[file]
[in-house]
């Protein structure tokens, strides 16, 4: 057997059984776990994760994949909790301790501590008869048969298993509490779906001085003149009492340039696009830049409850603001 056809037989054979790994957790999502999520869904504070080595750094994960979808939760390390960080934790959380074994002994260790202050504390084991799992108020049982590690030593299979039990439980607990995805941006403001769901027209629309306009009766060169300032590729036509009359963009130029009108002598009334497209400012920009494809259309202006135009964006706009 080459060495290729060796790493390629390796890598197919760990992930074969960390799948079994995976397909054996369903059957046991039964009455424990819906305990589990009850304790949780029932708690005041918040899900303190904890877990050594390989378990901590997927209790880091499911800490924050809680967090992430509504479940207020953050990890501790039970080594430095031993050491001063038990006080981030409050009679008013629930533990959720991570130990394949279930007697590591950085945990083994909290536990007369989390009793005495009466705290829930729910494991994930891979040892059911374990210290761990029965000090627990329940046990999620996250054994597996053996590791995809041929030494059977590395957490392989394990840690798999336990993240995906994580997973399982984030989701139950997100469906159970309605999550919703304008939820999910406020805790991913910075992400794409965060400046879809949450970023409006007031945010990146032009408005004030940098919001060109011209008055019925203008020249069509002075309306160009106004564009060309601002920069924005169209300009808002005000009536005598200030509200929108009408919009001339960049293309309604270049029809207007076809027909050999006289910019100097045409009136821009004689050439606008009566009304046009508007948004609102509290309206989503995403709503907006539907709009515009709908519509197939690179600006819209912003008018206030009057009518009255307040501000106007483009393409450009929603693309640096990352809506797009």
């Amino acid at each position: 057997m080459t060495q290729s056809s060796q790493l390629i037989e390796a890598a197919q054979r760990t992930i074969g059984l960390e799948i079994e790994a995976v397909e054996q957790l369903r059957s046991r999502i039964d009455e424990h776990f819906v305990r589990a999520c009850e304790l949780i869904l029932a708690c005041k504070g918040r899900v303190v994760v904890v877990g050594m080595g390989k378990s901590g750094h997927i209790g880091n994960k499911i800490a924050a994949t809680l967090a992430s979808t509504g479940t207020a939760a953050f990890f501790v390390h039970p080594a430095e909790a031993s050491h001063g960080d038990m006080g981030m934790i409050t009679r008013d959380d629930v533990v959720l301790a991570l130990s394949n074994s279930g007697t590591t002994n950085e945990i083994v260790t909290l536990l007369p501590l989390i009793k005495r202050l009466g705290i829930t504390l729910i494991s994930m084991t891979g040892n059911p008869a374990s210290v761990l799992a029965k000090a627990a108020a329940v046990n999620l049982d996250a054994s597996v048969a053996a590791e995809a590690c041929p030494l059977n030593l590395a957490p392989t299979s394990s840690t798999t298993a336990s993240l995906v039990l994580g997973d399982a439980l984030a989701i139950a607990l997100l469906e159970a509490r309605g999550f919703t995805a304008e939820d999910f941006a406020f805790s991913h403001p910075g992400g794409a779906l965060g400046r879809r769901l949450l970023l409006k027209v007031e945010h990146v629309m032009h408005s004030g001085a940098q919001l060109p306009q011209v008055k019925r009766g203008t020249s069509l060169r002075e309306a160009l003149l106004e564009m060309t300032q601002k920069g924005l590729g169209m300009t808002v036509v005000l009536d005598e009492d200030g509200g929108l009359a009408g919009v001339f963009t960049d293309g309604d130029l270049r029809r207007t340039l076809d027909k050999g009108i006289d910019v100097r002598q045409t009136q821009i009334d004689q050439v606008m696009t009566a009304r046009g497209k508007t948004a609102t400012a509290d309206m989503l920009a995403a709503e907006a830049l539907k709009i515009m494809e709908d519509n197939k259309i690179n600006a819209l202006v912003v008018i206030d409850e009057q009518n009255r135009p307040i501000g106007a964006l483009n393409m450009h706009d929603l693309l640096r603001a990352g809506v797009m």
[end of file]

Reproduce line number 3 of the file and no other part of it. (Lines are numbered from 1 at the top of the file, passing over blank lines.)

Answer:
């Amino acid at each position: 057997m080459t060495q290729s056809s060796q790493l390629i037989e390796a890598a197919q054979r760990t992930i074969g059984l960390e799948i079994e790994a995976v397909e054996q957790l369903r059957s046991r999502i039964d009455e424990h776990f819906v305990r589990a999520c009850e304790l949780i869904l029932a708690c005041k504070g918040r899900v303190v994760v904890v877990g050594m080595g390989k378990s901590g750094h997927i209790g880091n994960k499911i800490a924050a994949t809680l967090a992430s979808t509504g479940t207020a939760a953050f990890f501790v390390h039970p080594a430095e909790a031993s050491h001063g960080d038990m006080g981030m934790i409050t009679r008013d959380d629930v533990v959720l301790a991570l130990s394949n074994s279930g007697t590591t002994n950085e945990i083994v260790t909290l536990l007369p501590l989390i009793k005495r202050l009466g705290i829930t504390l729910i494991s994930m084991t891979g040892n059911p008869a374990s210290v761990l799992a029965k000090a627990a108020a329940v046990n999620l049982d996250a054994s597996v048969a053996a590791e995809a590690c041929p030494l059977n030593l590395a957490p392989t299979s394990s840690t798999t298993a336990s993240l995906v039990l994580g997973d399982a439980l984030a989701i139950a607990l997100l469906e159970a509490r309605g999550f919703t995805a304008e939820d999910f941006a406020f805790s991913h403001p910075g992400g794409a779906l965060g400046r879809r769901l949450l970023l409006k027209v007031e945010h990146v629309m032009h408005s004030g001085a940098q919001l060109p306009q011209v008055k019925r009766g203008t020249s069509l060169r002075e309306a160009l003149l106004e564009m060309t300032q601002k920069g924005l590729g169209m300009t808002v036509v005000l009536d005598e009492d200030g509200g929108l009359a009408g919009v001339f963009t960049d293309g309604d130029l270049r029809r207007t340039l076809d027909k050999g009108i006289d910019v100097r002598q045409t009136q821009i009334d004689q050439v606008m696009t009566a009304r046009g497209k508007t948004a609102t400012a509290d309206m989503l920009a995403a709503e907006a830049l539907k709009i515009m494809e709908d519509n197939k259309i690179n600006a819209l202006v912003v008018i206030d409850e009057q009518n009255r135009p307040i501000g106007a964006l483009n393409m450009h706009d929603l693309l640096r603001a990352g809506v797009m």